In the midst of never ending projects, emails, calls, colleagues stopping by to chat, and social media updates, do you have a clear perspective of which are the most important goals you want to achieve in your professional and personal life?
It is so easy to be pulled into the maelstrom of seemingly urgent tasks and lose sight of what will really take your career to the next level, or more importantly, feel most satisfying to you personally.
What are the top three professional goals that will take your organization and career to the next level? What about in your personal life? What is truly most important to achieve and how will you know you have succeeded?
Whether you are an entrepreneur or a professional serving a large or small private sector company or a nonprofit, keeping your eye on three overarching goals and the milestones and measures to get you there is critical for success. The same is true for your personal life — for example, striving to keep work/life balance through getting regular exercise and/or spending quality time with your family.
I like to step back at the end of each week and think about what is going well (and what isn’t working) and what I want to achieve in the next week to keep those three goals moving along.
Do you and your team agree on what the goals are and what it will take to get there? Does your team leader? Your Board? This can be one of the biggest sources of tension. Do you regularly share your progress with each other and discuss the challenges you’ve encountered?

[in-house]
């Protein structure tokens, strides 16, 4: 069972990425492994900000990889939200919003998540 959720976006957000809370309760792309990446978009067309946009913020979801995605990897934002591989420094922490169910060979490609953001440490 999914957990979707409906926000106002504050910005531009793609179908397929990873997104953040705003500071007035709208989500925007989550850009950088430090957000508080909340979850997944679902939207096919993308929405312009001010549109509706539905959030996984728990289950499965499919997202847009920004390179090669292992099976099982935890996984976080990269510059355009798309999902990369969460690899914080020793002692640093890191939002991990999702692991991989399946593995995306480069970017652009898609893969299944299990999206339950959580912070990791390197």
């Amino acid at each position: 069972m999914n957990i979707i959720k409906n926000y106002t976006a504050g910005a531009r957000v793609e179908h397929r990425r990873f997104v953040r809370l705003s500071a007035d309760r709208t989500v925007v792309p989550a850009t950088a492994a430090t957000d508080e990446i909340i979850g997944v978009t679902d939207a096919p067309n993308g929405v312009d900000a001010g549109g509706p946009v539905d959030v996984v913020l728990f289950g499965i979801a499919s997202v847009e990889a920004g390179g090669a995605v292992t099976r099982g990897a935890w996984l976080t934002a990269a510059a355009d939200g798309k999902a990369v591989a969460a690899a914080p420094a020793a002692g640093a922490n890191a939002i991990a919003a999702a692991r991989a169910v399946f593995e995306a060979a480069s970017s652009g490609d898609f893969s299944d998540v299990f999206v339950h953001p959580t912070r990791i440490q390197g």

Seth Godin’s groundbreaking book Linchpin asks us to step back and think about how we can each be a Linchpin, how we can create art — the one-of-a-kind, compelling contributions we can bring to our organization or craft. How we can each make a difference.
Godin talks about overcoming our lizard brain (the amygdala), “the voice in the back of the head that wants security and safety” that gets in the way of us “shipping” — that is, producing what matters most. (His recently published book Poke the Box continues this quest.)
We are each responsible for our own career and charting our own course. The days of working for 30 or 40 years for a company with complete job security and then retiring with a gold watch and golden pension plan are gone. But what we have in its place is the opportunity to be in the driver’s seat and plan our own destiny.
What will make you the unique, irreplaceable linchpin in your organization? In your personal life?